Electronic Thesis and Dissertation Repository

Degree

Master of Science

Program

Anatomy and Cell Biology

Collaborative Specialization

Musculoskeletal Health Research

Supervisor

Séguin, Cheryle A.

2nd Supervisor

Willmore, Katherine E.

Co-Supervisor

Abstract

Diffuse idiopathic skeletal hyperostosis (DISH) is a non-inflammatory spondyloarthropathy characterised by the formation of ectopic calcifications of the ligaments/enthuses along the anterolateral aspect of the vertebral column. Despite affecting 15-25% of North Americans over the age of 50, the aetiology of DISH is poorly understood and there are no disease modifying treatments. Our discovery-based approach implemented a transdisciplinary research team to study the basic biology, imaging science, clinical anatomy and significance of DISH in humans. Our novel characterisation defined distinct morphological presentations of ectopic calcifications associated with DISH in cadaveric specimens using micro-computed tomography imaging. Subsequent histopathological analyses demonstrated that flowing bridges characteristic of DISH are composed of both ectopic ossifications and discrete regions of amorphous calcifications within fibrocartilage structures. These findings provide newfound insight into the pathogenesis of DISH and that the current diagnostic criteria captures a heterogenous population of presentations, or distinct pathologies that must be further defined.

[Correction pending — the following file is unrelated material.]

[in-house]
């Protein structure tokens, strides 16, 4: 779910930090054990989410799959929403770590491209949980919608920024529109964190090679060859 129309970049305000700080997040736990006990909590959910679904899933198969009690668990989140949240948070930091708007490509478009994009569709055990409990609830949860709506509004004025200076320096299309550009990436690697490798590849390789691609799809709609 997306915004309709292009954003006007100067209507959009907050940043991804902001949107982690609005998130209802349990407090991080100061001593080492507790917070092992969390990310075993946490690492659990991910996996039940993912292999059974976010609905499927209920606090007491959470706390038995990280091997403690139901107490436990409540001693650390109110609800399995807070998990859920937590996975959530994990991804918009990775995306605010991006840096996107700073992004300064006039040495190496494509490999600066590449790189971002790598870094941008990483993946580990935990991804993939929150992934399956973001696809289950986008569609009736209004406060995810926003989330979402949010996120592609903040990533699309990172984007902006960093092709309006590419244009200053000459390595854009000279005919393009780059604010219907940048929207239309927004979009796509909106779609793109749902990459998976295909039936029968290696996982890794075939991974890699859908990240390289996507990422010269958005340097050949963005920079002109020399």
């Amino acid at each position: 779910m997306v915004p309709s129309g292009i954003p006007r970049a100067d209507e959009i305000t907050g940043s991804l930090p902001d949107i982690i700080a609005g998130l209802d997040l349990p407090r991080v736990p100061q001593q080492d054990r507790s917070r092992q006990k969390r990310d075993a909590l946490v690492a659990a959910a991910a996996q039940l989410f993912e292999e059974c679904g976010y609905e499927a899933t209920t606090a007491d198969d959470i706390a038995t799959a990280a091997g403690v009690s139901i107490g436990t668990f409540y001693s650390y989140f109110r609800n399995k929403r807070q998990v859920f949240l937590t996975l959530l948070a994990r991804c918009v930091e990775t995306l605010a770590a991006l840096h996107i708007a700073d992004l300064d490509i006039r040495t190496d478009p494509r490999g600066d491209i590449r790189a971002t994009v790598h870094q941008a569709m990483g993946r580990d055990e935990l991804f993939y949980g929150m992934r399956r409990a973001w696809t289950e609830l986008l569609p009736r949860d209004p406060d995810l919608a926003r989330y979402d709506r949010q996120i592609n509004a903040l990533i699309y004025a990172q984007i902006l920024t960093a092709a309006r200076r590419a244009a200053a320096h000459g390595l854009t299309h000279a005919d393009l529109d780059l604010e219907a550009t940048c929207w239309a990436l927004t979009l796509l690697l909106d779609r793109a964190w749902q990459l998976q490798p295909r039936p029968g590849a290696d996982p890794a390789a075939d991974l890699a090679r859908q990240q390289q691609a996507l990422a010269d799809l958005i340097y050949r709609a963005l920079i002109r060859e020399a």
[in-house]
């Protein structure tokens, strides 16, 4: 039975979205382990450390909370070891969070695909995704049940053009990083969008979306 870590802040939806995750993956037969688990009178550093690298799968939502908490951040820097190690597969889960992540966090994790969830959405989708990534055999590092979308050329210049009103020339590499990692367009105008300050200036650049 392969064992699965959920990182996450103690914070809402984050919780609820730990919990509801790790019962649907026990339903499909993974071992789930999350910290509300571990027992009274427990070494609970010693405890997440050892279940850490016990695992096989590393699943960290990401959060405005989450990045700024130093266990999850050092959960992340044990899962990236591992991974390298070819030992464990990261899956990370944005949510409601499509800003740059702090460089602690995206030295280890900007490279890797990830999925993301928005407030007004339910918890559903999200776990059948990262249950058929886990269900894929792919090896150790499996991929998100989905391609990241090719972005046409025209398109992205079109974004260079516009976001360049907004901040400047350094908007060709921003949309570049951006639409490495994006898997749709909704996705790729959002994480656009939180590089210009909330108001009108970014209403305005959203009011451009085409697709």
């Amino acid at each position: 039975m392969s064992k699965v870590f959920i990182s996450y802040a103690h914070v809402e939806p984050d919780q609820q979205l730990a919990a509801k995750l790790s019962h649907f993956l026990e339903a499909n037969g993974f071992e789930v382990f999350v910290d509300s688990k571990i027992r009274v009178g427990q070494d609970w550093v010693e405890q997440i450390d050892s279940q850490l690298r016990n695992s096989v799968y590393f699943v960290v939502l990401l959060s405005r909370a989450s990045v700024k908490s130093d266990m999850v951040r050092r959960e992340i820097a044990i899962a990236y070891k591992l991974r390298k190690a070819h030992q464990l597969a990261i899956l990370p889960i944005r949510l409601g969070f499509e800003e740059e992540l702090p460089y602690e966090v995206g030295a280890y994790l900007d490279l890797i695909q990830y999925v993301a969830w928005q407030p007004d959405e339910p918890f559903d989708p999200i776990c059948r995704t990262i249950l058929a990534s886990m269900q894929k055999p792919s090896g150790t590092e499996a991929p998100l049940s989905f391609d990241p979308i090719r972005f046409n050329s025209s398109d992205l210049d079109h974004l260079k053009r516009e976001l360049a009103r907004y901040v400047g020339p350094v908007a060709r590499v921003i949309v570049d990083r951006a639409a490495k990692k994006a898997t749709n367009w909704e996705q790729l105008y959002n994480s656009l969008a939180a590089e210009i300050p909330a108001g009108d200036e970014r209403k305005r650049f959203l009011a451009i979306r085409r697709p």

Available for download on Sunday, August 30, 2020

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